Specter and Republican Sens. Orrin Hatch of Utah and Charles Grassley of Iowa bashed special-interest groups who they said are out of the "mainstream" and have been twisting and distorting the issues and cherry-picking certain decisions to characterize Alito's entire judicial philosophy in order to sway lawmakers one way or the other.

Sen. John Cornyn, R-Texas., said these groups are so vehemently opposing Alito because they can't get their initiatives passed at the ballot box and they're trying to get unelected judges in position who agree most with their points of view.

The Senate needs to rise above the battle raging between those groups, Hatch said.

"We must apply a judicial rather than a political standard to the information before us," he said. "I hope the days ahead will reflect more light than heat."

During remarks to reporters outside the White House Monday, Bush said Alito, who stood beside him after the two shared breakfast, has conducted himself with "dignity and class" leading up to the confirmation process.

"Sam's got the intellect necessary to bring a lot of class to that court. He's got a judicial temperament necessary to make sure that the court is a body that interprets the law and doesn't try to write the law," the president said. "I know the American people will be impressed, just like I have been impressed and a lot of other members of the Senate have been impressed.

Bush said he wants the Senate to conduct the hearings in the "dignified way" he said Alito deserves.

"The Supreme Court is a dignified body; Sam is a dignified person. And my hope, of course, is that the Senate bring dignity to the process and give this man a fair hearing and an up or down vote on the Senate floor," he added.

Abortion at the Top of Some Lists

Though Alito wrote two documents in the 1980s as a 3rd Circuit Court of Appeals judge that clearly demonstrate his opposition to abortion, as a judge, he has upheld existing law sometimes and has supported restrictions on abortion at others.

Filling O'Connor's seat is a "pivotal appointment," since she was the fifth vote on 148 cases, said Sen. Dianne Feinstein, D-Calif., telling Alito, "you well could be a very key and decisive vote."

"And so, during these hearings, I think it's fair for us to try to determine whether your legal reasoning is in the mainstream of American legal thought and whether you're going to follow the law regardless of your personal feelings on the law," Feinstein said. "I very much hope you will be straightforward with us — share your thinking and show your legal reasoning."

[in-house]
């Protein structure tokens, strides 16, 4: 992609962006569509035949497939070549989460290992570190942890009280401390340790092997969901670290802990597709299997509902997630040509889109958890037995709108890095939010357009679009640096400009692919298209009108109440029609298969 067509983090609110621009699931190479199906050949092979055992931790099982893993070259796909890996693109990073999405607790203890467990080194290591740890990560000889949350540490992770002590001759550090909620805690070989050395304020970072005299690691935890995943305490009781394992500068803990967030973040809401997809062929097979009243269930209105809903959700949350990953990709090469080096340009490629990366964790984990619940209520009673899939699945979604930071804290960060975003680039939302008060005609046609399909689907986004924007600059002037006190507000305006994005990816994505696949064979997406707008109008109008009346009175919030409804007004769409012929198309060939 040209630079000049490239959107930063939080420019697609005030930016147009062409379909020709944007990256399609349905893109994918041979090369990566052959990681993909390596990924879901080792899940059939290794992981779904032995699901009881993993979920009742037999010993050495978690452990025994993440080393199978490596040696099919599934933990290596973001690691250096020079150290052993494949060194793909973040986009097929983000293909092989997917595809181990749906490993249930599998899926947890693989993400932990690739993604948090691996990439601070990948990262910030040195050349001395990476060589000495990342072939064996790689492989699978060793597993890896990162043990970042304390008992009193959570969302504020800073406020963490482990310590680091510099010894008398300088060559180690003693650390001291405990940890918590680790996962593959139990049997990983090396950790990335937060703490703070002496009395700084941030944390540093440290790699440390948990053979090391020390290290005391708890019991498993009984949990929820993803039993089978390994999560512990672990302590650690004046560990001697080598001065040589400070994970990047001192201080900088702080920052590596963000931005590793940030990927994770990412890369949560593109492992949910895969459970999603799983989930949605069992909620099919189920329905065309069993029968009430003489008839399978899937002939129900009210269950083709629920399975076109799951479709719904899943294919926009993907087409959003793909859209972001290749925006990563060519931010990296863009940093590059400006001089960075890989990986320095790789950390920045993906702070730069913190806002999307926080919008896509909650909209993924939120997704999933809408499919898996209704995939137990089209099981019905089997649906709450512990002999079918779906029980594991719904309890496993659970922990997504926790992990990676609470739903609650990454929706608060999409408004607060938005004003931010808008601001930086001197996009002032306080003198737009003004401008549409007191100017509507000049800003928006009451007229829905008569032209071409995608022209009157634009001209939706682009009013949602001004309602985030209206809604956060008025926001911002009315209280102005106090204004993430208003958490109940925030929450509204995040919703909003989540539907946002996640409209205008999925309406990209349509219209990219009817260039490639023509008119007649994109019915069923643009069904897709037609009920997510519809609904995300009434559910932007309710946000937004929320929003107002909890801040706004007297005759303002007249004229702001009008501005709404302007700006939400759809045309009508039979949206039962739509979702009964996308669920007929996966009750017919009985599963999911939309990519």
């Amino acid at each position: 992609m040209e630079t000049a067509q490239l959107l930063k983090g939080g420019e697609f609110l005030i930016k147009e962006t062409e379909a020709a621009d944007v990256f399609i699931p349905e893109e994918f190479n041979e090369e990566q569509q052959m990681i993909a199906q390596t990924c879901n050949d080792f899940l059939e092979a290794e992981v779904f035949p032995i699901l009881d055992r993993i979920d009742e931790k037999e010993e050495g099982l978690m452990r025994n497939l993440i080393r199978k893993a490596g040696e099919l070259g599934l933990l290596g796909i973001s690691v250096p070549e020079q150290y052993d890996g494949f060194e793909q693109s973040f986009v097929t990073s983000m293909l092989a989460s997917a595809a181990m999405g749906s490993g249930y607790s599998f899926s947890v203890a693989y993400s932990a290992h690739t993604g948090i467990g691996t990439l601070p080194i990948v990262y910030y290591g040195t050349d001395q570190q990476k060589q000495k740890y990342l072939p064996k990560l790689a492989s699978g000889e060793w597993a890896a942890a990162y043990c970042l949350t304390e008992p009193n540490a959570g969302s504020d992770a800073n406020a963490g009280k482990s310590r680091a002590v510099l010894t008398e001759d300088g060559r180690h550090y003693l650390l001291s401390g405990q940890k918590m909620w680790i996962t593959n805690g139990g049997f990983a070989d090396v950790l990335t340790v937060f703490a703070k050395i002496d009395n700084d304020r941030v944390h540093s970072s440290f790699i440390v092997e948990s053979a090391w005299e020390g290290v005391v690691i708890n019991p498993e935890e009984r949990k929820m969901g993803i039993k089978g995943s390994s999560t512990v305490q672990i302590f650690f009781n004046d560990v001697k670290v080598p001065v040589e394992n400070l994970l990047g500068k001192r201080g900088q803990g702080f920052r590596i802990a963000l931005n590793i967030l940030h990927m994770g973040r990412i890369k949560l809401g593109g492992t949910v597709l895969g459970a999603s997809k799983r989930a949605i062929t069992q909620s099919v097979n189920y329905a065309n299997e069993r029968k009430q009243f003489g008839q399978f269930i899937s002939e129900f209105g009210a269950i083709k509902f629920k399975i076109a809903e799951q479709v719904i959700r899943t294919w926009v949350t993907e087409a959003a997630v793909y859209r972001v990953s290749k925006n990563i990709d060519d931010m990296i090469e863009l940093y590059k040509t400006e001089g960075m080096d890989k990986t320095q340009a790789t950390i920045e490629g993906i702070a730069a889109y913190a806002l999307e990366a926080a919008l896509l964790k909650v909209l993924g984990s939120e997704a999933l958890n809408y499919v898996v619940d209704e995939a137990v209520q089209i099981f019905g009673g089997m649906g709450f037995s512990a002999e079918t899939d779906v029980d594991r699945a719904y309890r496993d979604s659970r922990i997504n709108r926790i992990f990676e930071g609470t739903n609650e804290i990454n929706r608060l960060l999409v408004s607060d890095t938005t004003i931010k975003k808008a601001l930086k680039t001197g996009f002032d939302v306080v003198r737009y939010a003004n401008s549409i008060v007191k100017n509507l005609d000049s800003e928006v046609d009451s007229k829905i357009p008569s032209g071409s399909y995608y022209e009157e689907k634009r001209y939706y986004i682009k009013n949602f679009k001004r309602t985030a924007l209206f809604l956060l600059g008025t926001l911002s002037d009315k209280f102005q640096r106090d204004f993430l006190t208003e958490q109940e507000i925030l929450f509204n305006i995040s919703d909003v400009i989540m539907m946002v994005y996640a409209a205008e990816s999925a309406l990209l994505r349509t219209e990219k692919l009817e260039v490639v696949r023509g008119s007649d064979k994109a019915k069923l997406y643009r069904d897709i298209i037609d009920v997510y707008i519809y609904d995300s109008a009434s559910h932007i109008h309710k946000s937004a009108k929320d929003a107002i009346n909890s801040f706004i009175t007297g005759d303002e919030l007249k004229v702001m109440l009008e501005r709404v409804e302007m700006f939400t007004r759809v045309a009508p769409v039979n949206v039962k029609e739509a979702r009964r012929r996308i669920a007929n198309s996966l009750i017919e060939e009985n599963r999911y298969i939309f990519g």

Sen. Lindsey Graham, R-S.C., said Alito's opinion on abortion rights shouldn't exclude him from getting an up-or-down vote. For example, Ginsburg, who was appointed to the high court by President Clinton, was openly pro-Roe and was confirmed by a vote of 96 to 3.

"If she came over in this atmosphere, she wouldn't get 96 votes," Graham said, adding that those in the "mainstream" include every Republican on the committee.

"We represent from the center line to the right ditch in our party and if all of us vote for you — you've got to be pretty mainstream … if every Republican member of the Judiciary Committee votes for you and you're not mainstream, it means we're not mainstream. It's a word that means anything you want it to mean," he said.

Graham said passionate feelings run on both sides of the issue.

"There are millions of Americans — a bunch of them in South Carolina — who are heartsick that millions of the unborn children have been sent to a certain death because of what judges have done," he said.

Grassley also pointed out that on some abortion rights rulings, Alito stuck to Supreme Court precedent rather than reinterpreting the law.

Aside from abortion, the scope of the executive branch of power and campaign finance reform — two big issues coming before the court shortly after Alito's confirmation vote — will also be examined. Other issues include: First Amendment rights guaranteeing freedom of speech and religion; Fourth Amendment rights relating to unreasonable search and seizure, warrants and probable cause; and the death penalty.

The issue of presidential powers is even more glaring since a frenzy erupted around Bush's authorization of the National Security Agency to eavesdrop without a warrant on American citizens talking with possible terrorists overseas.

The president's critics "are trying to make a case that President Bush is assuming more power than presidents over a long period of time have assumed ... and it's simply not true," said Grassley.

But Sen. Edward Kennedy, D-Mass., is skeptical of the president's agenda and Alito's purported deference toward it.

"In an era when the White House is abusing power, has authorized torture and is spying on American citizens, I find your support for an all-powerful executive branch and almost unlimited power for government agents to be deeply troubling," Kennedy said.

Alito has extensive experience as a government lawyer, prosecutor and judge. In 15 years as a judge on the 3rd Circuit Court of Appeals, he has voted 4,800 times in cases and written 361 opinions.

Click here for more information on Alito's opinions and other background material (pdf).

With that long list to choose from, "cases could be selected which would place him at any and every position on the judicial spectrum," Specter said.